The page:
The Bonneville Salt Flats is a densely packed salt pan and remnant of Lake Bonneville that reminds me a lot of the vast salt expanses Ruth & I have seen in Australia’s Outback. This salt pan is about a 2 hour drive west of Salt Lake City, UT. Ruth and I have been there several times since we are in the habit of stopping to stretch there when in the area. This time we spent more time and money in the area than ever before and learned a bit more due to our family’s interest in the subject. I wish someone would erect a museum solely devoted to the vehicles that have raced here, but that has not happened yet. I suspect that, despite high interest in this area among racing fans, that those who might build a museum assume that this place is far enough away from a city to be economically feasible as we enter an era in which the internal combustion engine is being questioned and perhaps discontinued.
Is there a direct connection between the Great Salt Lake and The Bonneville Salt Flats? Only in that the Great Salt Lake is what remains of Lake Bonneville, a great ice age expanse that was a small saline lake 30,000 years ago. As I’ve said before, the Great Salt Lake is great because it’s fed by 3 rivers and has no outlet. Both the lake and the salt pan border Interstate 80 at roughly 4,200 feet above sea level. The salt pan is close to the Nevada town of Wendover, but the Wendover Airfield Museum does not reportedly focus attention on The Salt Flats and the racing that has occurred there. It is said to be more of a World War II experience because this was a military base back then.
Driving on the salt is permitted but not when we were there at the end of November, 2021. There are seasonal closures and one was in affect when we were there. Visitors are told not venture beyond the existing road, but many do. Experts recommend visiting between July and October, and we were there in late November just after the major racing months had occurred. You can still walk on the salt expanse but it was water-covered when we were there. The salt crust is said to be 5 feet thick in places but the Bureau of Land Management that is in charge of it had signs warning cars not to drive on the salt. However, this is a free attraction and many curiosity seekers ignore the signs. I will say that we saw more going west than we did going east, and the businesses in the area all have souvenirs. I saw little evidence that those who were around that day were following any rules, like the warning to follow in the tracks left by other vehicles.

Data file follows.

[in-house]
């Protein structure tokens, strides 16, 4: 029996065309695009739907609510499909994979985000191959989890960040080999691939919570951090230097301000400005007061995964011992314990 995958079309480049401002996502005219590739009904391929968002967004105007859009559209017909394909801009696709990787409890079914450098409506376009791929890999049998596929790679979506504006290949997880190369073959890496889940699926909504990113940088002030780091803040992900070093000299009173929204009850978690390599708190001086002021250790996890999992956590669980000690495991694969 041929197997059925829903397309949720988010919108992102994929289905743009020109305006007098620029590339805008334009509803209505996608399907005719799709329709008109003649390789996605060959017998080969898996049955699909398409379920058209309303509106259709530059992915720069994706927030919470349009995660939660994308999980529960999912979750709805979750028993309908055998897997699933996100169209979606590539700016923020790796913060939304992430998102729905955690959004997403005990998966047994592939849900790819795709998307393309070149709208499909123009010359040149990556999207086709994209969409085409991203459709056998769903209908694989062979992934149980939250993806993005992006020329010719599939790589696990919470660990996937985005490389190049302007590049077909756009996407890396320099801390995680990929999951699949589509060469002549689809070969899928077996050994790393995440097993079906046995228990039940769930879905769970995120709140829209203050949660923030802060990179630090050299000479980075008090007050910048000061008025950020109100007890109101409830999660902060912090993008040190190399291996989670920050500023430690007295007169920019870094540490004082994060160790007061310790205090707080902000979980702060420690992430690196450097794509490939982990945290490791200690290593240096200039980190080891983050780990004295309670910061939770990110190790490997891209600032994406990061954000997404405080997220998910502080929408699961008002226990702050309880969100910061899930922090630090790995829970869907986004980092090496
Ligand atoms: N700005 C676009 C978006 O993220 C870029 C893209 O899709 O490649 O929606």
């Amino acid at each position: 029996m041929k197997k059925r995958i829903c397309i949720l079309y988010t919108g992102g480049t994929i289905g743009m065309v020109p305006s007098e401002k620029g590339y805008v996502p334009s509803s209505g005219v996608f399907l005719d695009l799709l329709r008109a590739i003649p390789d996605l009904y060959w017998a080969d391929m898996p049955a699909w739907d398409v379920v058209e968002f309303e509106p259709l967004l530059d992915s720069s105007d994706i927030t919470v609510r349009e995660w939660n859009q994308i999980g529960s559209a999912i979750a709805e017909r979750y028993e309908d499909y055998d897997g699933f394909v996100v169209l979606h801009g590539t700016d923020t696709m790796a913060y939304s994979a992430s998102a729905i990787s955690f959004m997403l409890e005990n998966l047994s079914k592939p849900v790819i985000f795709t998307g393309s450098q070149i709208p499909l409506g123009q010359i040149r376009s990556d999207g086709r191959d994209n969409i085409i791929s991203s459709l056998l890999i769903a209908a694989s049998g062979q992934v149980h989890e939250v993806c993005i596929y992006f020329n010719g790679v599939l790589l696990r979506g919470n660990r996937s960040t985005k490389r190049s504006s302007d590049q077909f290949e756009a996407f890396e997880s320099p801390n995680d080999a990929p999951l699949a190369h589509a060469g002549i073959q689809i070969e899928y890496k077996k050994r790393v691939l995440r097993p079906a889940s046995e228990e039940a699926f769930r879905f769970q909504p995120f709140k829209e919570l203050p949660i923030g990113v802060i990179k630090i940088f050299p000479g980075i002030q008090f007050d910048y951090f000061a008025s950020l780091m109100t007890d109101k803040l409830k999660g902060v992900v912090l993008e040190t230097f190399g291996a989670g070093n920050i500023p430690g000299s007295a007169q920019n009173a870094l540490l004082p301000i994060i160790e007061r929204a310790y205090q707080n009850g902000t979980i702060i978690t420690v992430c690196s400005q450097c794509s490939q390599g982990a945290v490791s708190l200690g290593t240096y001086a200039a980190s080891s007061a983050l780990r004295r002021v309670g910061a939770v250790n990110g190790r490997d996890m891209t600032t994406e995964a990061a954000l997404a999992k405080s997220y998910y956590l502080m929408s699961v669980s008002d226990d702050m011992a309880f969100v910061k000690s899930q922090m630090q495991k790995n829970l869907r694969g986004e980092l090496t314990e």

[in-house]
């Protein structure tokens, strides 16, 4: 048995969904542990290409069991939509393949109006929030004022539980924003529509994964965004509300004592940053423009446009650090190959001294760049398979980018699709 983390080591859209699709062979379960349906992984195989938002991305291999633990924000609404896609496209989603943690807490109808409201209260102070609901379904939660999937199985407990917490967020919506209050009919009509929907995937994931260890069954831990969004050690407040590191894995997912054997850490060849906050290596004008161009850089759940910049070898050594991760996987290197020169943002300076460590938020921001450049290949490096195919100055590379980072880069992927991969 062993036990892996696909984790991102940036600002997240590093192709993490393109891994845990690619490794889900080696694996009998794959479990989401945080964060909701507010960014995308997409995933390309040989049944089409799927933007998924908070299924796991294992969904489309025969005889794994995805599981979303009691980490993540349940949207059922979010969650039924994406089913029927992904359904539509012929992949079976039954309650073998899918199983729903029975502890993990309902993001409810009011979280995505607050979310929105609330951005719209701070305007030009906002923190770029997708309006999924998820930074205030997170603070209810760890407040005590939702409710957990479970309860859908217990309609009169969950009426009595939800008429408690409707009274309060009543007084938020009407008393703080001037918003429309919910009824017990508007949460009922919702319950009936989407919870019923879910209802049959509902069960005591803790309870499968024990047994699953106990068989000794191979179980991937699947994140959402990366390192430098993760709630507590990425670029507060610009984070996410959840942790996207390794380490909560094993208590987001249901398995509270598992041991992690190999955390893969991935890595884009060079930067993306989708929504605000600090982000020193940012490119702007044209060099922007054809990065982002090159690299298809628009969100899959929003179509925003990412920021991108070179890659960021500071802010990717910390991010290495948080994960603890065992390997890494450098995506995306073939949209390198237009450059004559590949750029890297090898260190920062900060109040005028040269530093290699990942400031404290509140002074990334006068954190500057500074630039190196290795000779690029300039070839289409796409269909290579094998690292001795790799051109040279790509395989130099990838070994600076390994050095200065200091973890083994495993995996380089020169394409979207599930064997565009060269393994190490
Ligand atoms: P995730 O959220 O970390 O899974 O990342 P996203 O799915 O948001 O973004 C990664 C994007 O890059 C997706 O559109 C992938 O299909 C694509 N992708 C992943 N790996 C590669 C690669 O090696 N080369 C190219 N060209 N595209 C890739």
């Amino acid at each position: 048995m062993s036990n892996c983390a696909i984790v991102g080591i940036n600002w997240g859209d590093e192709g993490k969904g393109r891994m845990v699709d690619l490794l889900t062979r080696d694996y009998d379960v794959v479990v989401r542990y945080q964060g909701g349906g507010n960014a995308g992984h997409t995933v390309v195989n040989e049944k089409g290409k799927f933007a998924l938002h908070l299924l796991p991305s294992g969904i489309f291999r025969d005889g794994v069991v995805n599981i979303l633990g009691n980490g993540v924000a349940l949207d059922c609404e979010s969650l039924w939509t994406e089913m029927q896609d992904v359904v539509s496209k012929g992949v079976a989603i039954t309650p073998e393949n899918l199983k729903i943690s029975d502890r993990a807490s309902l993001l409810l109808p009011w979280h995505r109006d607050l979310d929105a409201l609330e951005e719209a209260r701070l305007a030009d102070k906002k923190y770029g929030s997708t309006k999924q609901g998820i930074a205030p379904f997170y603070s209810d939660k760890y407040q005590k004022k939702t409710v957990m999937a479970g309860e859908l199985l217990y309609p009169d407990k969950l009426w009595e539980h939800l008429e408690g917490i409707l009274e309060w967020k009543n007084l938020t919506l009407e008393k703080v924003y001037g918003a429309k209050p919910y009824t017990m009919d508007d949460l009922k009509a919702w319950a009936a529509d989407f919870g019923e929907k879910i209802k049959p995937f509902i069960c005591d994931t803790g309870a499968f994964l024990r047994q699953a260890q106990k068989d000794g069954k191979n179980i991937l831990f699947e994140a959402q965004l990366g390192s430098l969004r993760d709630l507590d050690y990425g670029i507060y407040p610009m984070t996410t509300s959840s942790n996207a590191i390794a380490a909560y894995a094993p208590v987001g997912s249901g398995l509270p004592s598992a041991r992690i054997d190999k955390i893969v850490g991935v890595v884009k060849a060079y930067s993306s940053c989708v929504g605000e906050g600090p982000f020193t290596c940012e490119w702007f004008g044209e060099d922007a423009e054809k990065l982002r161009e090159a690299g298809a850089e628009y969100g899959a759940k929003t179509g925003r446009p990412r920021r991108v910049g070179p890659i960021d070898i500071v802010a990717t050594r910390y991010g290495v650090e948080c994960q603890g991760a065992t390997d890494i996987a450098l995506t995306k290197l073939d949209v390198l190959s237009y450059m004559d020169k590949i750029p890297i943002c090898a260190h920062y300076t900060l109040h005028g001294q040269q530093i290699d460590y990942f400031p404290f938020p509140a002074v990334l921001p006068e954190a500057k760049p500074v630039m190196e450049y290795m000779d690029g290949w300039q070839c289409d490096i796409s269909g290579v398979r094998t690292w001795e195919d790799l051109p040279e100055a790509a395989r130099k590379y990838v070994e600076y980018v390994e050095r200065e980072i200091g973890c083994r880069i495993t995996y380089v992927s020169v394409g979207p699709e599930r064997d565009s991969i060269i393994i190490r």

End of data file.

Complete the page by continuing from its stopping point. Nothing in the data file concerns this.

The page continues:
I love the names of racing vehicles and their teams. Two of my favorites are Gear Grinders and 3-D Racing. I am also aware that packed sand is perfect for speed-racing. I am very aware that that all kinds of speed-shattering races have occurred here. The entry to the racing venues are just outside Wendover, which is the best place to stay in the area. The land speed records set are well documented on the internet. The best racing spot is 12 miles long, 5 miles wide, and 46 square miles in extent. The Spirit of America achieved a speed in excess of 400 mph in 1963, and passed 600 mph 2 years later. The Blue Flame achieved 622+ mph in 1970, and the Buckeye Bullet, a racing electric vehicle, made it to almost 315 mph in 2004. This venue has been known for speed since 1907 when a Pierce Arrow entered it. The railroad arrived 3 years later, and the first land speed record was set 4 years later.
This all has occurred close to the Great Salt Lake near Nevada where a salt crust is a big factor in racing. This salt was stable between 1988 and 2003 but has been less thick since then. Late summer and early fall seem to be the top times for racing events if you want to visit the Salt Flats and see fast vehicles, a situation which appear to be increasingly important to travelers.